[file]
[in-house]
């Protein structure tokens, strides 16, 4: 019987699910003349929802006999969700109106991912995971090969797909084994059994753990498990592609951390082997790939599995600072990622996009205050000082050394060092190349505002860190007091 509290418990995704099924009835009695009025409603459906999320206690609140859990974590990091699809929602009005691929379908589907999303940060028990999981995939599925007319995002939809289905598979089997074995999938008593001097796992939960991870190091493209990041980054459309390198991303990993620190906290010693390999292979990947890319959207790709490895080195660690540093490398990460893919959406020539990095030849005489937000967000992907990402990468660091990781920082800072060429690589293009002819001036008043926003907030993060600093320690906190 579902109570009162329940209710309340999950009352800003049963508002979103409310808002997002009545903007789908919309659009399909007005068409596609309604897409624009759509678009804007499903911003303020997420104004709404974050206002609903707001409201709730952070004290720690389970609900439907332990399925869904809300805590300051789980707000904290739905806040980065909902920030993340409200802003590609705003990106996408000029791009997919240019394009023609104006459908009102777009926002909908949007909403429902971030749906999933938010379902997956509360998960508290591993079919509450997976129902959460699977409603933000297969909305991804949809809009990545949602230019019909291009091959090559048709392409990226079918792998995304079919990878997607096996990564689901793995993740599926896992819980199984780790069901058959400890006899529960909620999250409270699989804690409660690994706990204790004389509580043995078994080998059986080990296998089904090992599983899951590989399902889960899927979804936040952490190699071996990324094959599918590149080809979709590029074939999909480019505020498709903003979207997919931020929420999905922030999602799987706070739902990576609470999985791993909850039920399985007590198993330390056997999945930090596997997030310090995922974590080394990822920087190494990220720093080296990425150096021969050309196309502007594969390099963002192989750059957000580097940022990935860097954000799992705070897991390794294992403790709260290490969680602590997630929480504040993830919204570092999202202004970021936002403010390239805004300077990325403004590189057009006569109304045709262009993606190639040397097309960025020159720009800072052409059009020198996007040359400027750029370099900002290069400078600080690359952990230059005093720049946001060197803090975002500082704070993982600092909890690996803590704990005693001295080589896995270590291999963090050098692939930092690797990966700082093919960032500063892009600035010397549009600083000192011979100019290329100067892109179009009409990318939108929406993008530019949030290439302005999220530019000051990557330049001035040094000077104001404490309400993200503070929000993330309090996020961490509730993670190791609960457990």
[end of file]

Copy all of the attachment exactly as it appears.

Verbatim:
[in-house]
């Protein structure tokens, strides 16, 4: 019987699910003349929802006999969700109106991912995971090969797909084994059994753990498990592609951390082997790939599995600072990622996009205050000082050394060092190349505002860190007091 509290418990995704099924009835009695009025409603459906999320206690609140859990974590990091699809929602009005691929379908589907999303940060028990999981995939599925007319995002939809289905598979089997074995999938008593001097796992939960991870190091493209990041980054459309390198991303990993620190906290010693390999292979990947890319959207790709490895080195660690540093490398990460893919959406020539990095030849005489937000967000992907990402990468660091990781920082800072060429690589293009002819001036008043926003907030993060600093320690906190 579902109570009162329940209710309340999950009352800003049963508002979103409310808002997002009545903007789908919309659009399909007005068409596609309604897409624009759509678009804007499903911003303020997420104004709404974050206002609903707001409201709730952070004290720690389970609900439907332990399925869904809300805590300051789980707000904290739905806040980065909902920030993340409200802003590609705003990106996408000029791009997919240019394009023609104006459908009102777009926002909908949007909403429902971030749906999933938010379902997956509360998960508290591993079919509450997976129902959460699977409603933000297969909305991804949809809009990545949602230019019909291009091959090559048709392409990226079918792998995304079919990878997607096996990564689901793995993740599926896992819980199984780790069901058959400890006899529960909620999250409270699989804690409660690994706990204790004389509580043995078994080998059986080990296998089904090992599983899951590989399902889960899927979804936040952490190699071996990324094959599918590149080809979709590029074939999909480019505020498709903003979207997919931020929420999905922030999602799987706070739902990576609470999985791993909850039920399985007590198993330390056997999945930090596997997030310090995922974590080394990822920087190494990220720093080296990425150096021969050309196309502007594969390099963002192989750059957000580097940022990935860097954000799992705070897991390794294992403790709260290490969680602590997630929480504040993830919204570092999202202004970021936002403010390239805004300077990325403004590189057009006569109304045709262009993606190639040397097309960025020159720009800072052409059009020198996007040359400027750029370099900002290069400078600080690359952990230059005093720049946001060197803090975002500082704070993982600092909890690996803590704990005693001295080589896995270590291999963090050098692939930092690797990966700082093919960032500063892009600035010397549009600083000192011979100019290329100067892109179009009409990318939108929406993008530019949030290439302005999220530019000051990557330049001035040094000077104001404490309400993200503070929000993330309090996020961490509730993670190791609960457990």